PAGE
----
Feeds

Logic-gate 'supermolecules' play noughts & crosses

Chemical nanobrains 'clever as kids'

Build a business case: developing custom apps

The Royal Society of Chemistry has awarded a Belfast-based boffin a prize for developing "intelligent supermolecules" which are on an intellectual level with (some) human children - able to win games of noughts and crosses.

The unfeasibly tiny nanobrain developments sprang from the normal-sized brain of Professor A Prasanna de Silva of Queen's Uni, recipient of the 2008 RSC Sensors Award, and those of his collaborators.

The latest developments build on fluorescent sensor molecules previously developed by de Silva's team, which have already seen widespread use in medical diagnostic equipment. These "catch and tell" molecules emit light when they encounter specific chemicals in a blood sample. Now, Prof de Silva and his fellow boffins have apparently devised even niftier glow-molecules which can act as logic gates.

"Logic gates are what drive current computers," says the prof. "The first molecular logic gates were built in Belfast a few years back and a range of gates such as YES, NOT, AND, OR, NOR and INHIBIT are now available ... These artificial systems use chemical inputs and light output, reversing the natural roles existing within the eye.

"One of our own contributions has been to persuade molecules to perform arithmetic operations. Small molecules can now add one and one to get two, just like children. It is clear that small molecules can perform small-scale computational operations in small spaces where semiconductors cannot go in spite of all their power."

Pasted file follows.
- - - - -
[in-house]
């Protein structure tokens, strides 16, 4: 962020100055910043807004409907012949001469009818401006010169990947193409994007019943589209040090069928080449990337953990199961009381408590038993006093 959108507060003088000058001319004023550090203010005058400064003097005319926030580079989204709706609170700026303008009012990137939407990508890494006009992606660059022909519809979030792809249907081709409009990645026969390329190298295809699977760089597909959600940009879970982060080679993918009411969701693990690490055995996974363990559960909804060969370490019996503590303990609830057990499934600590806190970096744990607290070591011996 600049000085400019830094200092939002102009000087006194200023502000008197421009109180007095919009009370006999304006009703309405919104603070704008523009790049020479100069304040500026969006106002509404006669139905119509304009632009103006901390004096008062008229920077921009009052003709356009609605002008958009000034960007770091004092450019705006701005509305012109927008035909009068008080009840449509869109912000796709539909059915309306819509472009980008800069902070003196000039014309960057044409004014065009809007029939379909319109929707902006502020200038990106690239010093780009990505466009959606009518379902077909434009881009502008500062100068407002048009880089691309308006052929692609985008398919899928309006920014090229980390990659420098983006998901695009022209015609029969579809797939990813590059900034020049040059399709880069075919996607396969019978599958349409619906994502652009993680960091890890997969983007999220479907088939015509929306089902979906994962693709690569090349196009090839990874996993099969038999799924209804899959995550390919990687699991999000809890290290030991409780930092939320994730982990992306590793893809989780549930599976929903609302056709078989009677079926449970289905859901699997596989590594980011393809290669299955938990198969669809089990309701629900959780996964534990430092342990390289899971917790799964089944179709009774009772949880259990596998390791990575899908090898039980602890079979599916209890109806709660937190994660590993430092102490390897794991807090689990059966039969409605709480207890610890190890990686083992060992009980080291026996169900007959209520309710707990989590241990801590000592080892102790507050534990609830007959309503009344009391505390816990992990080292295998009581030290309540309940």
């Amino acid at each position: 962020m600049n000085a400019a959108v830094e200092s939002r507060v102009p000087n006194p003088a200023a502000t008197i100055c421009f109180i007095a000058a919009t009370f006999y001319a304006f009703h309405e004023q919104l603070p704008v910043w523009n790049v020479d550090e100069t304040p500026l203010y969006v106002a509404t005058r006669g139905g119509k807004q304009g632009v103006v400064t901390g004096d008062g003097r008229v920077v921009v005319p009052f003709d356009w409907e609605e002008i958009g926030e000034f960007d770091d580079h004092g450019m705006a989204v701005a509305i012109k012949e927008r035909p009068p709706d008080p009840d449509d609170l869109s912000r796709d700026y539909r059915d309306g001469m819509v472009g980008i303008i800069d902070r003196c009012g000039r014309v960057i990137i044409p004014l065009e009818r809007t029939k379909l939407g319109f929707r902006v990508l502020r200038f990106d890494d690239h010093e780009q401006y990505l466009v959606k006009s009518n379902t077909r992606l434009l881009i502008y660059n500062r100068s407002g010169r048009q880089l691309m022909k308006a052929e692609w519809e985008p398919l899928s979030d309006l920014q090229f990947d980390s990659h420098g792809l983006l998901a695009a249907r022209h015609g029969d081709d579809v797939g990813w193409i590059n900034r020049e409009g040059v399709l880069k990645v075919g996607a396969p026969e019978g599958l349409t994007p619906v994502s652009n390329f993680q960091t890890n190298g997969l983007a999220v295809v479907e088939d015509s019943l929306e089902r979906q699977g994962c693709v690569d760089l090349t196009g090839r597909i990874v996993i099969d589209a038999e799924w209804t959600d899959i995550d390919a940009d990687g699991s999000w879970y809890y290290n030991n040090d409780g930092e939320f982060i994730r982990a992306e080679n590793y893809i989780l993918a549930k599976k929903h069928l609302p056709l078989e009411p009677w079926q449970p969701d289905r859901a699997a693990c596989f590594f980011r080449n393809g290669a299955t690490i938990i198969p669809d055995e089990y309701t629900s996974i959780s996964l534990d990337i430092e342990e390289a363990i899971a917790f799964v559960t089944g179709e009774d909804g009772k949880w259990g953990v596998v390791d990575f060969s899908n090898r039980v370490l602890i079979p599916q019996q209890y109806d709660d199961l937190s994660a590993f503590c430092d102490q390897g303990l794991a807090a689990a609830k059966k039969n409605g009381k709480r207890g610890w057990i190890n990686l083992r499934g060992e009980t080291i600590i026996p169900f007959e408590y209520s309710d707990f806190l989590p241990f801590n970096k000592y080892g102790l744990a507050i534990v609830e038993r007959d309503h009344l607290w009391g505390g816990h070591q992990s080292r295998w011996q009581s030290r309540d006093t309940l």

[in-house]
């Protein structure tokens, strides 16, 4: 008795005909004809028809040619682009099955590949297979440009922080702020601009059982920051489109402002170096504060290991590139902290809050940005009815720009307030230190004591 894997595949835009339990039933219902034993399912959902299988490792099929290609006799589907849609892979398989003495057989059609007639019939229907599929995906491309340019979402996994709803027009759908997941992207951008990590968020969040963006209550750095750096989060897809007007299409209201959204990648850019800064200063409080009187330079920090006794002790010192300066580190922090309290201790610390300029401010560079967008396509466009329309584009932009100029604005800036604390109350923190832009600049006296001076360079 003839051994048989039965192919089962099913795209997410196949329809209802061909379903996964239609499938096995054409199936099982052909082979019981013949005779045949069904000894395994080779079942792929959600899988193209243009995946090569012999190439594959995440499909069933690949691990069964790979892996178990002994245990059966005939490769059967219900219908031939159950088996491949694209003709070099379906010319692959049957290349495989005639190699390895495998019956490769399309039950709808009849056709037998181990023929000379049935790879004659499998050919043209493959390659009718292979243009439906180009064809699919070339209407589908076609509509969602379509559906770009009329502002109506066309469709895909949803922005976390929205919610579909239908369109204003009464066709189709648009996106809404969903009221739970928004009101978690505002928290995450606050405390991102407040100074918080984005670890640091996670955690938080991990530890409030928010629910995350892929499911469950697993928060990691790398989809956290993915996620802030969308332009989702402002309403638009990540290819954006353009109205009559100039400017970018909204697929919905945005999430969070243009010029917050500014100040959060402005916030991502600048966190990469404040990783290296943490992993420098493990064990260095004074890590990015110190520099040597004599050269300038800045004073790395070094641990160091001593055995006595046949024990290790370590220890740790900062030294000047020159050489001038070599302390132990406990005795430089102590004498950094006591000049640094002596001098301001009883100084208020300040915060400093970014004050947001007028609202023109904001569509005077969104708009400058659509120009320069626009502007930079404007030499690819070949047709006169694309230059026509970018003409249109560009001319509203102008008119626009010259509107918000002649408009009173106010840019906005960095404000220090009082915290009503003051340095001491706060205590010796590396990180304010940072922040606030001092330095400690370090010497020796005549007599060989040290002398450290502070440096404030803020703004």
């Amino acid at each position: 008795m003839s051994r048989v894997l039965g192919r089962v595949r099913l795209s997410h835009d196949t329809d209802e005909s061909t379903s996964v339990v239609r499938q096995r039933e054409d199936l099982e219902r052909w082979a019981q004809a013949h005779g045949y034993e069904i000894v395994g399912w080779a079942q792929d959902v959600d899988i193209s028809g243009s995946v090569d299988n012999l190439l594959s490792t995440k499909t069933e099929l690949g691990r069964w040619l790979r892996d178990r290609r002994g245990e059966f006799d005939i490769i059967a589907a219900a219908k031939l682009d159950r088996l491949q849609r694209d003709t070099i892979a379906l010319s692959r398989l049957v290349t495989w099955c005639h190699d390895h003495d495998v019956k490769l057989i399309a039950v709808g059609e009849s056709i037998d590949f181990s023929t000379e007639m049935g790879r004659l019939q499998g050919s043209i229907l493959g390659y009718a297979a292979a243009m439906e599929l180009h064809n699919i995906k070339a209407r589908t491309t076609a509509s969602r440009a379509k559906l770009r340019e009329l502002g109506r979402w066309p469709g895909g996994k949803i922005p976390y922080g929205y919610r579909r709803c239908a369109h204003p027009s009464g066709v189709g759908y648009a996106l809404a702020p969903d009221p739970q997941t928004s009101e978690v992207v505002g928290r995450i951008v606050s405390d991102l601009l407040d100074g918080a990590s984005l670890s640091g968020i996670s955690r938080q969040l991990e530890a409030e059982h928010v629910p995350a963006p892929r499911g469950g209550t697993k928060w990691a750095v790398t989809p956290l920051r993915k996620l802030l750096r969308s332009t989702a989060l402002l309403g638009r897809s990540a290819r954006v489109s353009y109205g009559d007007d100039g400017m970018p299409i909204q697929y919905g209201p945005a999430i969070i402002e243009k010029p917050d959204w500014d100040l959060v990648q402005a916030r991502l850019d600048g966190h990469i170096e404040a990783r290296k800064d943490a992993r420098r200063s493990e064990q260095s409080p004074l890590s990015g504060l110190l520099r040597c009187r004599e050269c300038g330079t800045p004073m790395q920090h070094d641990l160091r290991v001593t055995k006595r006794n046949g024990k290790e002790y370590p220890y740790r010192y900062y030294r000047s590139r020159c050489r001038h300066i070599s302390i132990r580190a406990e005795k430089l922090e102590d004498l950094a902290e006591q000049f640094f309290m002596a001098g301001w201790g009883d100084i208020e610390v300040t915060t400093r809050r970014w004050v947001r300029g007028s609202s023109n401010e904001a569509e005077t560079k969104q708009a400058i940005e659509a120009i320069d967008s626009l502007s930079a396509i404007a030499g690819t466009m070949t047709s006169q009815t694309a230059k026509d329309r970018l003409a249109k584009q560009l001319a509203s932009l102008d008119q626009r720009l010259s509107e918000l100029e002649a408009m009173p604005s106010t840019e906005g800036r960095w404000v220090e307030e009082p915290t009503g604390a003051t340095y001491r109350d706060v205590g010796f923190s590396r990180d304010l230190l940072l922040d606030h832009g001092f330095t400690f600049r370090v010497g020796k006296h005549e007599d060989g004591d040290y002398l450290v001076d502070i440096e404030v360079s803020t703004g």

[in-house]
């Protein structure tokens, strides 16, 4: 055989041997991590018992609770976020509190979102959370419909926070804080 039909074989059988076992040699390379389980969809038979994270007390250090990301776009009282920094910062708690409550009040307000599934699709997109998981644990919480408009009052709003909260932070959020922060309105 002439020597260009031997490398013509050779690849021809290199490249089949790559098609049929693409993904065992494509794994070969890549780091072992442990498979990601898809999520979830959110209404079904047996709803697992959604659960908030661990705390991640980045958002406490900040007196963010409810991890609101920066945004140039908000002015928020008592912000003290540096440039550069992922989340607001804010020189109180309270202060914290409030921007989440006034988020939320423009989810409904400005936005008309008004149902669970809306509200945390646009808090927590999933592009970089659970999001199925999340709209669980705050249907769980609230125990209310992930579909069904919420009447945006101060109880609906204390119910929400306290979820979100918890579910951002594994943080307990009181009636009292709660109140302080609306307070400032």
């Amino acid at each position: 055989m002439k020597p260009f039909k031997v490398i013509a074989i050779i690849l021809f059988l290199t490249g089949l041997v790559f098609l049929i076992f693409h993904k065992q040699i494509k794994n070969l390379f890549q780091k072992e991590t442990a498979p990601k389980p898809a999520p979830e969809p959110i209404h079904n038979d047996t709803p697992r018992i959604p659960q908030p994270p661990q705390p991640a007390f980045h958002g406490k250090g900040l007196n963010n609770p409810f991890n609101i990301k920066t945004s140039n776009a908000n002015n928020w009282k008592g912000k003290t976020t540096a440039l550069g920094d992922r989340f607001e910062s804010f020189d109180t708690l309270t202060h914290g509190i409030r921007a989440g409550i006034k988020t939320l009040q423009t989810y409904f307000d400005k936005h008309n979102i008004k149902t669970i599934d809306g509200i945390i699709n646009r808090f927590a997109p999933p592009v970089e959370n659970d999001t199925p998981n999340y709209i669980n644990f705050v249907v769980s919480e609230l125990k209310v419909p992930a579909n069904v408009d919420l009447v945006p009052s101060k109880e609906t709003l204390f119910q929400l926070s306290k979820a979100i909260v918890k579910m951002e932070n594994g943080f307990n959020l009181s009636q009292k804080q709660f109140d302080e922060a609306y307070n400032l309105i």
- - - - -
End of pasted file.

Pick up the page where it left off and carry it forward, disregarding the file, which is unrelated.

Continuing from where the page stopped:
According to the Queen's Uni release, other smarty-cules developed in the States from Belfast research can "play games like tic-tac-toe and win against human opponents".

It seems that the RSC prize brings Professor de Silva £500 and "a silver medal", which is nice. Also, the existing blood-chemistry cassette tech has apparently done $40m of sales since 1997. ®

Secure remote control for conventional and virtual desktops

More from The Register

next story
Gigantic toothless 'DRAGONS' dominated Earth's early skies
Gummy pterosaurs outlived toothy competitors
Boffins ID freakish spine-smothered prehistoric critter: The CLAW gave it away
Bizarre-looking creature actually related to velvet worms
CRR-CRRRK, beep, beep: Mars space truck backs out of slippery sand trap
Curiosity finds new drilling target after course correction
'Leccy racer whacks petrols in Oz race
ELMOFO rakes in two wins in sanctioned race
Astronomers scramble for obs on new comet
Amateur gets fifth confirmed discovery
Boffins build CYBORG-MOTHRA but not for evil: For search & rescue
This tiny bio-bot will chew through your clothes then save your life
Vulture 2 takes a battering in 100km/h test run
Still in one piece, but we're going to need MORE POWER
What does a flashmob of 1,024 robots look like? Just like this
Sorry, Harvard, did you say kilobots or KILLER BOTS?
NASA's rock'n'roll shock: ROLLING STONE FOUND ON MARS
No sign of Ziggy Stardust and his band
prev story

Whitepapers

Implementing global e-invoicing with guaranteed legal certainty
Explaining the role local tax compliance plays in successful supply chain management and e-business and how leading global brands are addressing this.
Top 10 endpoint backup mistakes
Avoid the ten endpoint backup mistakes to ensure that your critical corporate data is protected and end user productivity is improved.
Top 8 considerations to enable and simplify mobility
In this whitepaper learn how to successfully add mobile capabilities simply and cost effectively.
Rethinking backup and recovery in the modern data center
Combining intelligence, operational analytics, and automation to enable efficient, data-driven IT organizations using the HP ABR approach.
Reg Reader Research: SaaS based Email and Office Productivity Tools
Read this Reg reader report which provides advice and guidance for SMBs towards the use of SaaS based email and Office productivity tools.